The Court of Appeal reaffirmed that there was an arguable case for the English former owners of a ship to answer in refusing to strike out the claim of a Bangladeshi widow whose husband had been killed whilst breaking up the ship in the Bangladesh shipbreaking yards in Chittagong.
The claimant was the widow of a Bangladeshi shipyard worker killed in a workplace accident at the Chittagong beach breaking yards. It was accepted that the working conditions in Chittagong were dangerous. The widow, herself a Bangladeshi resident and national, chose not to sue the shipyard owners but to sue the former owners of the ship, formerly the Maran Centaurus, being broken up.
The ship had been sold at the end of its life to a Singapore cash buyer, it had been reflagged and renamed the Ektar. The ship made its final voyage to Chittagong where it was sold to the scrapping yard and was broken up on the beach. Whilst the defendant had no control over the shipyard, was not party to the sale nor to the subsequent sales, it was assumed that for the purposes of the application that the defendant knew that the ship would make its way to Bangladesh for breaking up as opposed to one of the reputable Chinese or Turkish breaking yards where standards were much higher but where the breaking was more expensive.
The claimant sued under English law in negligence and unjust enrichment for damages under the fatal Accidents Act 1976, and in the alternative under Bangladeshi law. The defendant applied to strike out the claim on the basis that it owed no duty of care and alternatively that the claim was statute barred.
The High Court dismissed the application but gave permission to appeal on the breach of duty point, and the Court of Appeal gave permission to appeal on the limitation issue.
The Court of Appeal
Breach of duty: Coulson LJ said the action could proceed to a full hearing as there was an arguable, and not fanciful, case that “the appellant could, and should, have insisted on the sale to a so called “green yard” where proper working practices were in place”. He further said that “the appellant arguably played an active role by sending the vessel to Bangladesh knowingly exposing workers (such as the claimant) to the significant dangers which working on this large vessel in Chittagong entailed”. However, the court recognised that the claim as pleaded was “an unusual extension” to the law of negligence stating that the claim was at the “forefront of the development of the law of negligence”.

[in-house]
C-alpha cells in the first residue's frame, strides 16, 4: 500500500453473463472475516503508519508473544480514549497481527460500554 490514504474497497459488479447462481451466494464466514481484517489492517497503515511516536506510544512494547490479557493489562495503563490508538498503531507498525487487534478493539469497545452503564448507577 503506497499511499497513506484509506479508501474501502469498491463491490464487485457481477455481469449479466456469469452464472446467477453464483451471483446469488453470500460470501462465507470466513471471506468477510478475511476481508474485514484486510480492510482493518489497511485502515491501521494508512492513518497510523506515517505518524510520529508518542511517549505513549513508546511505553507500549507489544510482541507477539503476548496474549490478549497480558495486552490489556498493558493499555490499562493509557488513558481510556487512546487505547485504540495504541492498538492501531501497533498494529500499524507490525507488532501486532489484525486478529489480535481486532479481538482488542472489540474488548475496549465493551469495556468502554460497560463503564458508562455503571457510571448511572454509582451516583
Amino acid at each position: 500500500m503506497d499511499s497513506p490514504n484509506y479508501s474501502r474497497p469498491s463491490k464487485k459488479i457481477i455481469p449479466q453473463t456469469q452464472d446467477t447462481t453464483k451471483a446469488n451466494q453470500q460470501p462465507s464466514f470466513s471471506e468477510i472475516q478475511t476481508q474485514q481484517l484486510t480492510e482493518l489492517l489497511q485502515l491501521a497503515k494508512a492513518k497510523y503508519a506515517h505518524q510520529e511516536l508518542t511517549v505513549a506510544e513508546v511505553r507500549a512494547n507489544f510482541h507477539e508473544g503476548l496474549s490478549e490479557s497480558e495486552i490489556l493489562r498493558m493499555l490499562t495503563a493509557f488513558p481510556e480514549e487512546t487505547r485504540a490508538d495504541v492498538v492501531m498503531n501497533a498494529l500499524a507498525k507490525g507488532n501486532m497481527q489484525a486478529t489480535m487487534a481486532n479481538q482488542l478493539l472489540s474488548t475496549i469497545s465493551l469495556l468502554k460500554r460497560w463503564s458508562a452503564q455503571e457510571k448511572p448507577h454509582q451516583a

Limitation: The court said that the one year Bangladeshi limitation period should apply dismissing the argument that under Rome II Article 7 the three year English limitation period should apply. However, it was arguable that the Bangladeshi law caused “undue hardship” under Rome II Article 26 and so was incompatible with public policy.
The case was remitted back to the High Court for determination of the issues, with limitation to be tried as a preliminary issue.
The case is another example of the English appellate courts being willing to consider extensions to the law of negligence in novel areas of law. With developments in the law of modern slavery and human rights and increasing international environmental standards (see for example the impending Hong Kong Convention on ship recycling) the bounds of the law of negligence look likely to be tested further. It will be interesting to see how this case is resolved. However, it might founder on the limitation issue. The claimant was well aware of her ability to sue within the one year limitation period and failed to do so and one year limitation periods are not out of the ordinary.
Begum v Maran (UK) Ltd  EWCA Civ 326.
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